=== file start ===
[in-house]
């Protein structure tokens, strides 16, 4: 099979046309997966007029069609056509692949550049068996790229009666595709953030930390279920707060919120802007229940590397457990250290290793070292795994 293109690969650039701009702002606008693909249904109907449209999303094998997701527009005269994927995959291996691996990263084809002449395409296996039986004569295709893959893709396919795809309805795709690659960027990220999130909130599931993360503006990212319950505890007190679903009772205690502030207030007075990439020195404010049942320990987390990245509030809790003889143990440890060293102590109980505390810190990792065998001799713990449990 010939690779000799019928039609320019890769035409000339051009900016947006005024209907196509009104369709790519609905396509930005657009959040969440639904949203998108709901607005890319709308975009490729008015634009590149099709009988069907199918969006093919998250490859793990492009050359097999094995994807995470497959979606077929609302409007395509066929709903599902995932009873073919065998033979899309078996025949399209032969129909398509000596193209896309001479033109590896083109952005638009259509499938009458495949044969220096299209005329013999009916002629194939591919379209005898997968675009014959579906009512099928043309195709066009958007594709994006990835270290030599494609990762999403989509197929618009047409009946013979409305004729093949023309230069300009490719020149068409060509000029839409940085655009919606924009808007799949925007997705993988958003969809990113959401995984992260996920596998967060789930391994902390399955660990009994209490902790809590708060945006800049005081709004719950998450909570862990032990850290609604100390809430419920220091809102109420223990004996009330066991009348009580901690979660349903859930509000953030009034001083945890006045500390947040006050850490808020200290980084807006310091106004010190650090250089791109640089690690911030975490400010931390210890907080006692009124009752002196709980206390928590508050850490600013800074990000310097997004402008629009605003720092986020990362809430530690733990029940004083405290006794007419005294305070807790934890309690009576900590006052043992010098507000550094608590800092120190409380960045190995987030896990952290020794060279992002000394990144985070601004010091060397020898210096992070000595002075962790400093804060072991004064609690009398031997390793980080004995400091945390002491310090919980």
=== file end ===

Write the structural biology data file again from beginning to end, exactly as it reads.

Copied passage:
[in-house]
């Protein structure tokens, strides 16, 4: 099979046309997966007029069609056509692949550049068996790229009666595709953030930390279920707060919120802007229940590397457990250290290793070292795994 293109690969650039701009702002606008693909249904109907449209999303094998997701527009005269994927995959291996691996990263084809002449395409296996039986004569295709893959893709396919795809309805795709690659960027990220999130909130599931993360503006990212319950505890007190679903009772205690502030207030007075990439020195404010049942320990987390990245509030809790003889143990440890060293102590109980505390810190990792065998001799713990449990 010939690779000799019928039609320019890769035409000339051009900016947006005024209907196509009104369709790519609905396509930005657009959040969440639904949203998108709901607005890319709308975009490729008015634009590149099709009988069907199918969006093919998250490859793990492009050359097999094995994807995470497959979606077929609302409007395509066929709903599902995932009873073919065998033979899309078996025949399209032969129909398509000596193209896309001479033109590896083109952005638009259509499938009458495949044969220096299209005329013999009916002629194939591919379209005898997968675009014959579906009512099928043309195709066009958007594709994006990835270290030599494609990762999403989509197929618009047409009946013979409305004729093949023309230069300009490719020149068409060509000029839409940085655009919606924009808007799949925007997705993988958003969809990113959401995984992260996920596998967060789930391994902390399955660990009994209490902790809590708060945006800049005081709004719950998450909570862990032990850290609604100390809430419920220091809102109420223990004996009330066991009348009580901690979660349903859930509000953030009034001083945890006045500390947040006050850490808020200290980084807006310091106004010190650090250089791109640089690690911030975490400010931390210890907080006692009124009752002196709980206390928590508050850490600013800074990000310097997004402008629009605003720092986020990362809430530690733990029940004083405290006794007419005294305070807790934890309690009576900590006052043992010098507000550094608590800092120190409380960045190995987030896990952290020794060279992002000394990144985070601004010091060397020898210096992070000595002075962790400093804060072991004064609690009398031997390793980080004995400091945390002491310090919980």